ALK inhibitors are potential anti-cancer drugs that act on tumours with variations of anaplastic lymphoma kinase (ALK) such as an EML4-ALK translocation.
About 7% of Non-small cell lung carcinomas (NSCLC) have EML4-ALK translocations.
Crizotinib is in clinical trials for NSCLC. with good results in phase II. FDA approved in Aug 2011.
AP26113 is at the preclinical stage.
NPM-ALK is a different variation/fusion of ALK that drives anaplastic large-cell lymphomas (ALCLs) and is the target of other ALK inhibitors.
Potassium-sparing diuretics are diuretic drugs that do not promote the secretion of potassium into the urine.
They are used as adjunctive therapy, together with other drugs, in the treatment of hypertension and management of congestive heart failure.
Potassium-sparing diuretics are generally used in combination with other diuretic drugs (e.g. loop diuretics) that would otherwise tend to lower the potassium levels to potentially dangerous low levels (hypokalemia). The combination therefore helps maintain a normal reference range for potassium.
On their own this group of drugs may raise potassium levels beyond the normal range, termed hyperkalemia, which risks potentially fatal arrhythmias.
The potassium-sparing diuretics are competitive antagonists that either compete with aldosterone for intracellular cytoplasmic receptor sites, or directly block sodium channels (specifically epithelial sodium channels (ENaC) by amiloride). The former prevents the production of proteins that are normally synthesized in reaction to aldosterone. These mediator proteins are not produced, and so stimulation of sodium-potassium exchange sites in the collection tubule does not occur. This prevents sodium
Synthetic prostaglandin analogues are molecules which are manufactured to bind to a prostaglandin receptor.
Wider use of prostaglandin analogues is limited by unwanted side effects and their abortive potential.
True synthetic prostaglandin E1 is also available pharmaceutically as alprostadil.
An antipsychotic (or neuroleptic) is a psychiatric medication primarily used to manage psychosis (including delusions or hallucinations, as well as disordered thought), particularly in schizophrenia and bipolar disorder, and is increasingly being used in the management of non-psychotic disorders (ATC code N05A). A first generation of antipsychotics, known as typical antipsychotics, was discovered in the 1950s. Most of the drugs in the second generation, known as atypical antipsychotics, have been developed more recently, although the first atypical antipsychotic, clozapine, was discovered in the 1950s and introduced clinically in the 1970s. Both generations of medication tend to block receptors in the brain's dopamine pathways, but antipsychotic drugs encompass a wide range of receptor targets.
A number of harmful and undesired (adverse) effects have been observed, including lowered life expectancy, extrapyramidal effects on motor control – including akathisia (an inability to sit still), trembling, and muscle weakness – weight gain, decrease in brain volume, enlarged breasts (gynecomastia) in men and milk discharge in men and women (galactorrhea due to hyperprolactinaemia),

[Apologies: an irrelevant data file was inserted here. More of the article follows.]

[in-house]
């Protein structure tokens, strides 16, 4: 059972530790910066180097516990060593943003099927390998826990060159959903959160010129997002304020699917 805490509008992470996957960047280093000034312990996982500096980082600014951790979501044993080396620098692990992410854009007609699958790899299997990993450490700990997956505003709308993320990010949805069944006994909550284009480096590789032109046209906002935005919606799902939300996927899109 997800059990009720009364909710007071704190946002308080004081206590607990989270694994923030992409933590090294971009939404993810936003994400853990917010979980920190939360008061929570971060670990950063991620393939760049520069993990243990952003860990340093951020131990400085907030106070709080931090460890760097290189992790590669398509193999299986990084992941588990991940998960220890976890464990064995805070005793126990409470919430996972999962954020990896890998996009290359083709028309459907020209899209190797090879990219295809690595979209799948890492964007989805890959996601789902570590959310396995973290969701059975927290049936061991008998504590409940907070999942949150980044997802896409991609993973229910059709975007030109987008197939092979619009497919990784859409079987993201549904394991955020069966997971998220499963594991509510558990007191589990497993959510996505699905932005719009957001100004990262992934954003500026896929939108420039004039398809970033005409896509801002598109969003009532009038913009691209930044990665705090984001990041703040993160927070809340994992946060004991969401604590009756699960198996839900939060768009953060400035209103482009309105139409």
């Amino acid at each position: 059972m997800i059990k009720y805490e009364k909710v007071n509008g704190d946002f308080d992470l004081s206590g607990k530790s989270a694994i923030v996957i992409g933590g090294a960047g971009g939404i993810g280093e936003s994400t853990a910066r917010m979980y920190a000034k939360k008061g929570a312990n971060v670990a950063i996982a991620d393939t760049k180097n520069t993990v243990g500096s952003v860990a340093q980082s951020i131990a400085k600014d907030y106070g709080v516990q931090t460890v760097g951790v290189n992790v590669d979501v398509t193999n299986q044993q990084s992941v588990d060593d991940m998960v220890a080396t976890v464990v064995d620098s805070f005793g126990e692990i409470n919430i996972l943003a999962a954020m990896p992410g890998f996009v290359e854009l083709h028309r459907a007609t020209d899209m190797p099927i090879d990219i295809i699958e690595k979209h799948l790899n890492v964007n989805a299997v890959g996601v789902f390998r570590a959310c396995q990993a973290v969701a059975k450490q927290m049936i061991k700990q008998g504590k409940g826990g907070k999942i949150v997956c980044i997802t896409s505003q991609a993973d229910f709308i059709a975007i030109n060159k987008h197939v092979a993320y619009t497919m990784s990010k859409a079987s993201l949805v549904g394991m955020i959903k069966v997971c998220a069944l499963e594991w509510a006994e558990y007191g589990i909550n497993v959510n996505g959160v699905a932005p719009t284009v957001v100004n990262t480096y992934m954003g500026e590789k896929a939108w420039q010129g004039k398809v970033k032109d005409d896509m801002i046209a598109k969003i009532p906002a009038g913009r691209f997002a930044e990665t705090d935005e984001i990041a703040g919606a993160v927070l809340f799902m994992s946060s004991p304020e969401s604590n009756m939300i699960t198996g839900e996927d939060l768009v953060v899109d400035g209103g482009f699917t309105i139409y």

A benzodiazepine /ˌbɛnzɵdaɪˈæzɨpiːn/ (sometimes colloquially "benzo"; often abbreviated "BZD") is a psychoactive drug whose core chemical structure is the fusion of a benzene ring and a diazepine ring. The first benzodiazepine, chlordiazepoxide (Librium), was discovered accidentally by Leo Sternbach in 1955, and made available in 1960 by Hoffmann–La Roche, which has also marketed diazepam (Valium) since 1963.
Benzodiazepines enhance the effect of the neurotransmitter gamma-aminobutyric acid (GABA-A), resulting in sedative, hypnotic (sleep-inducing), anxiolytic (anti-anxiety), anticonvulsant, and muscle relaxant properties; also seen in the applied pharmacology of high doses of many shorter-acting benzodiazepines are amnesic-dissociative actions. These properties make benzodiazepines useful in treating anxiety, insomnia, agitation, seizures, muscle spasms, alcohol withdrawal and as a premedication for medical or dental procedures. Benzodiazepines are categorized as either short-, intermediate- or long-acting. Short- and intermediate-acting benzodiazepines are preferred for the treatment of insomnia; longer-acting benzodiazepines are recommended for the treatment of anxiety.
Cholesterol absorption inhibitors are a class of compounds that prevents the uptake of cholesterol from the small intestine into the circulatory system.
An example is ezetimibe, previously known as "Sch-58235". Another example is Sch-48461. The "Sch" is for Schering-Plough, where these compounds were developed. Phytosterols are also cholesterol absorption inhibitors.
There are two sources of cholesterol in the upper intestine: dietary (from food) and biliary (from bile). Dietary cholesterol, in the form of lipid emulsions, combines with bile salts, to form bile salt micelles from which cholesterol can then be absorbed by the intestinal enterocyte.
Once absorbed by the enterocyte, cholesterol is reassembled into large intestinal lipoproteins called chylomicrons. These chylomicrons are then secreted into the lymphatics and circulated to the liver. These cholesterol particles are then secreted by the liver into the blood as VLDL particles, precursors to LDL.
As a class, cholesterol absorption inhibitors block the uptake of micellar cholesterol, thereby reducing the incorporation of cholesterol esters into chylomicron particles. By reducing the cholesterol content in chylomicrons and
Nucleoside analogues are a range of antiviral products used to prevent viral replication in infected cells. The most commonly used is Acyclovir, although its inclusion in this category is uncertain, as it contains only a partial nucleoside structure, as the sugar ring is replaced by an open-chain structure.